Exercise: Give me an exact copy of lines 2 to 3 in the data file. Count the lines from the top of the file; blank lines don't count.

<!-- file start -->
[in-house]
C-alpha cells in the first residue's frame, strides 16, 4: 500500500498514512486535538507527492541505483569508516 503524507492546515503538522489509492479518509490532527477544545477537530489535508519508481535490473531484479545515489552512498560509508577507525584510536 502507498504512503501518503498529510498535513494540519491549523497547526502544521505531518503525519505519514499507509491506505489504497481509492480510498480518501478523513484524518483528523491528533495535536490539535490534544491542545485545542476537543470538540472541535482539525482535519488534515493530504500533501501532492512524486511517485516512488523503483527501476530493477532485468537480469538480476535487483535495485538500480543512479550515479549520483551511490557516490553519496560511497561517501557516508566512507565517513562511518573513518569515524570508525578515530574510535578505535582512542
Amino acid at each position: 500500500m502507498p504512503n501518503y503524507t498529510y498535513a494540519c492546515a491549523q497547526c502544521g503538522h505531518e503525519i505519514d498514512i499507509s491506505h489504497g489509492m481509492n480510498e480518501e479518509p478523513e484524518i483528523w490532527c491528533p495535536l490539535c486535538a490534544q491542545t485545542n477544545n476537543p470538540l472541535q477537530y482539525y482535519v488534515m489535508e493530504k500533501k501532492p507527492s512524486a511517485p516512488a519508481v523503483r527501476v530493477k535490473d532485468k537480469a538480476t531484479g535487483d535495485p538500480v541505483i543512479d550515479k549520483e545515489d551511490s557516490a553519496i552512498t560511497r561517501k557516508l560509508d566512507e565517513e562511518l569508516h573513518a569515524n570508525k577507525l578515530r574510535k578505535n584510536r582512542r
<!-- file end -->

C-alpha cells in the first residue's frame, strides 16, 4: 500500500498514512486535538507527492541505483569508516 503524507492546515503538522489509492479518509490532527477544545477537530489535508519508481535490473531484479545515489552512498560509508577507525584510536 502507498504512503501518503498529510498535513494540519491549523497547526502544521505531518503525519505519514499507509491506505489504497481509492480510498480518501478523513484524518483528523491528533495535536490539535490534544491542545485545542476537543470538540472541535482539525482535519488534515493530504500533501501532492512524486511517485516512488523503483527501476530493477532485468537480469538480476535487483535495485538500480543512479550515479549520483551511490557516490553519496560511497561517501557516508566512507565517513562511518573513518569515524570508525578515530574510535578505535582512542
Amino acid at each position: 500500500m502507498p504512503n501518503y503524507t498529510y498535513a494540519c492546515a491549523q497547526c502544521g503538522h505531518e503525519i505519514d498514512i499507509s491506505h489504497g489509492m481509492n480510498e480518501e479518509p478523513e484524518i483528523w490532527c491528533p495535536l490539535c486535538a490534544q491542545t485545542n477544545n476537543p470538540l472541535q477537530y482539525y482535519v488534515m489535508e493530504k500533501k501532492p507527492s512524486a511517485p516512488a519508481v523503483r527501476v530493477k535490473d532485468k537480469a538480476t531484479g535487483d535495485p538500480v541505483i543512479d550515479k549520483e545515489d551511490s557516490a553519496i552512498t560511497r561517501k557516508l560509508d566512507e565517513e562511518l569508516h573513518a569515524n570508525k577507525l578515530r574510535k578505535n584510536r582512542r